Jamie Dimon's Tirade Against Bank Regulators
The battle over bank capital requirements boiled over once again late last week when JPMorgan Chase chief Jamie Dimon delivered an angry “tirade” against the idea of a “capital surcharge” for systemically important banks.
The new Basel III agreement—the rules regulators from around the globe agreed to late last year—calls for all banks to hold 7 percent capital, up from 3 percent. The biggest banks would be required to hold an additional 2.5 percent capital.
Dimon’s tirade was directed at Mark Carney, Bank of Canada governor, in a closed-door meeting in front of more than dozens of leading bankers and regulators, the Financial Times reports. According to the FT, things got so heated that Goldman Sachs CEO Lloyd Blankfein sent an apologetic email to Carney afterwards.
Dimon is obviously furious about the new capital surcharge. My sources tell me other top bankers are also dismayed — and grateful to Dimon for taking on the role of lead critic. It’s not something the heads of weaker banks — say, Citigroup or Bank of America — or more controversial banks — Goldman Sachs — are eager to undertake.
As I pointed out a few weeks ago, Dimon is right to criticize one aspect of the new capital requirements. Basel III involves complex risk weighting that is easily open to manipulation and regulatory arbitrage. Covered bonds, a structured finance arrangement popular in Europe, get a much lower risk weighting than other debt securities — which means banks that already own them (the Europeans) will have an advantage over those that don’t (the Americans).
Even worse, the regulatory view that covered bonds are much less risky is likely to spur a buying spree, and therefore a bubble in covered bonds. Instead of demand for covered bonds being driven for their perceived risk and return profiles, there will be regulation-driven demand. Banks will crowd into the trade to buy bonds on which global regulators have stamped their approval in the form of lower reserve requirements.
The main driver of this privileged status of covered bonds has been lobbying by European banks and European financial regulators who want to give their own banks a leg up in global competitiveness. It is, in effect, a back-door lowering of capital requirements for European banks. It’s just protectionism for European bankers.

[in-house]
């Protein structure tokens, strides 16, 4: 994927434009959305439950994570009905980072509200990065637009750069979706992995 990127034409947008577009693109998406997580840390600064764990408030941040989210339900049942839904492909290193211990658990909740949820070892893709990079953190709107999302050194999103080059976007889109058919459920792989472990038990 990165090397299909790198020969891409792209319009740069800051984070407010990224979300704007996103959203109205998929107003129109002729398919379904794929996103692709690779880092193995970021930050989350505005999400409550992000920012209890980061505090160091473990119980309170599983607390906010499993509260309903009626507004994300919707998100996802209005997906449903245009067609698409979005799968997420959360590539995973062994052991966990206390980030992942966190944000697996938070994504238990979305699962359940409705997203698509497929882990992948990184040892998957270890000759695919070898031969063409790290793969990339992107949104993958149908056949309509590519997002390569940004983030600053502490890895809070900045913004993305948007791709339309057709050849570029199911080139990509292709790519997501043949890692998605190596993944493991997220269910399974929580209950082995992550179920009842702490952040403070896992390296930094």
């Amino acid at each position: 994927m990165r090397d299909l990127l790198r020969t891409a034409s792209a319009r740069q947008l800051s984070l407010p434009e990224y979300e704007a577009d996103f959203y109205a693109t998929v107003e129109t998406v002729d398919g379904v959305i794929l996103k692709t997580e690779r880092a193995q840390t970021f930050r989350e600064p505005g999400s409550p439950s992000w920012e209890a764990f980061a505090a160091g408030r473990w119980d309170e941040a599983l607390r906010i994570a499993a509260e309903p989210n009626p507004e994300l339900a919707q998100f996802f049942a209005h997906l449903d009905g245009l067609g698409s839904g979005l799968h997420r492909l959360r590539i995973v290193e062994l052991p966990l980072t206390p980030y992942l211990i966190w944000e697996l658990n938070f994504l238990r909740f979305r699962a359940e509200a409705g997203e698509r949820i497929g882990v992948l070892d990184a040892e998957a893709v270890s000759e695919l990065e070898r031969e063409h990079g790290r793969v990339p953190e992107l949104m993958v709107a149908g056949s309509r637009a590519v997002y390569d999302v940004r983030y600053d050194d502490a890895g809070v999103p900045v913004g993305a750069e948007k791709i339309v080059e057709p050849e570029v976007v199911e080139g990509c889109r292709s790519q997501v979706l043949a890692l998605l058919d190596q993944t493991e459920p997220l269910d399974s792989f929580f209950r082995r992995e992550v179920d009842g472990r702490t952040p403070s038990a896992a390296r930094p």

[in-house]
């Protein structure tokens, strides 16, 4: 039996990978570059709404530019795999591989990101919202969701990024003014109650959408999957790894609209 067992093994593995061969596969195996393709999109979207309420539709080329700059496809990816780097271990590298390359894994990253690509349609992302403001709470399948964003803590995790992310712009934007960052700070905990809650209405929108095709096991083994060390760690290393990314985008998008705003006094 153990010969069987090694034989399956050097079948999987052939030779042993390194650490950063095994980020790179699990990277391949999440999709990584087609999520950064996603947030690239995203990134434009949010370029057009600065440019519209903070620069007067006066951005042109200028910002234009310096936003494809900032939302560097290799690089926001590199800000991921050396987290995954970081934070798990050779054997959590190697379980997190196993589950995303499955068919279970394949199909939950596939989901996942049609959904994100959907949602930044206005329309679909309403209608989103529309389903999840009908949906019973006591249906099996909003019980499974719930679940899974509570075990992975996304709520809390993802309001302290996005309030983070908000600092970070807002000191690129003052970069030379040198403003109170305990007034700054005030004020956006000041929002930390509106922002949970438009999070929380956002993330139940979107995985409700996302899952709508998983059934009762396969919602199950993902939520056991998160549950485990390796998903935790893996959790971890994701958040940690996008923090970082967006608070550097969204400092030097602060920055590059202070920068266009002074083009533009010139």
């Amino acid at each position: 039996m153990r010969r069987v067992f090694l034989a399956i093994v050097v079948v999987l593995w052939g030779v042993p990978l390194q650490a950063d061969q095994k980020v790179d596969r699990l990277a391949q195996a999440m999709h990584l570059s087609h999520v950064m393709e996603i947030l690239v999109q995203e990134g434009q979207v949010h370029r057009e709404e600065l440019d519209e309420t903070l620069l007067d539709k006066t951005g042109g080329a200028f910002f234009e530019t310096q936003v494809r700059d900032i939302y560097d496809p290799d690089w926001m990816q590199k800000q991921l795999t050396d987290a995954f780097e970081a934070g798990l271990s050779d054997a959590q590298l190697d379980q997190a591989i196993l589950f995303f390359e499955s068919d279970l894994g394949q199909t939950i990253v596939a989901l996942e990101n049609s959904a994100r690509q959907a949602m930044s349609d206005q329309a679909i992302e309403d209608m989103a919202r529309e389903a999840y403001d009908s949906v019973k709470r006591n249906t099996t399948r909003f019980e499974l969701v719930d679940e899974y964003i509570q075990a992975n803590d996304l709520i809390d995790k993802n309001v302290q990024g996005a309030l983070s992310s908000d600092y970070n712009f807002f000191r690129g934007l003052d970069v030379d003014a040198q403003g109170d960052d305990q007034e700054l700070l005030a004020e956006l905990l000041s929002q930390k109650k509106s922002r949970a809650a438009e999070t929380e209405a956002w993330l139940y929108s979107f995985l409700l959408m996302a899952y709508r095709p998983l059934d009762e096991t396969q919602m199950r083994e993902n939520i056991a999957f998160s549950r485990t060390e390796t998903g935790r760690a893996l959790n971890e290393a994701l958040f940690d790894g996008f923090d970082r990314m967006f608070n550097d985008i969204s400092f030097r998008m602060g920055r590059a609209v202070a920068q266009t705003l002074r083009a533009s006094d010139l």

If this pattern sounds familiar, that’s because it is. When the original Basel requirements were being negotiated, regulators from the Federal Reserve argued that mortgages should have a 100 percent risk weighting. Because the capital requirement for a well-capitalized bank under the original Basel agreementwas 8 percent, this would have meant that for every dollar leant out for a mortgage, banks had to hold 8 cents of capital.
German financial regulators, however, lobbied hard against the 100 percent weighting for mortgages. Hoping to give a boost to their domestic housing market, they argued for a much lower rating.
Eventually, global regulators agreed to a 50 percent risk weighting, or 4 cents for every dollar leant out to a homebuyer.
As time went on, the advantages given to mortgages and mortgage-backed securities got even more extreme. The risk weighting for highly rated mortgage-backed securities dropped all the way down to 20 percent, triggering an appetite for bonds backed by home loans that eventually inflated the housing bubble and left the financial system badly over-exposed to mortgage risk.
Now we have Europeans arguing their covered bonds should get special treatment.
Dimon is also right about another thing: The higher the overall capital requirements are, the more incentive there is for banks to seek out the kind of loans regulators have decided to treat as special. The relative value of a covered bond with a 50 percent risk weighting is even higher as capital requirements go from 7 percent to 9.5 percent.
But Dimon is wrong to attack the surcharge in general. Indeed, he seems to have a deep misunderstanding of how it will affect his bank.
Later today, we’ll take a look at this more closely.
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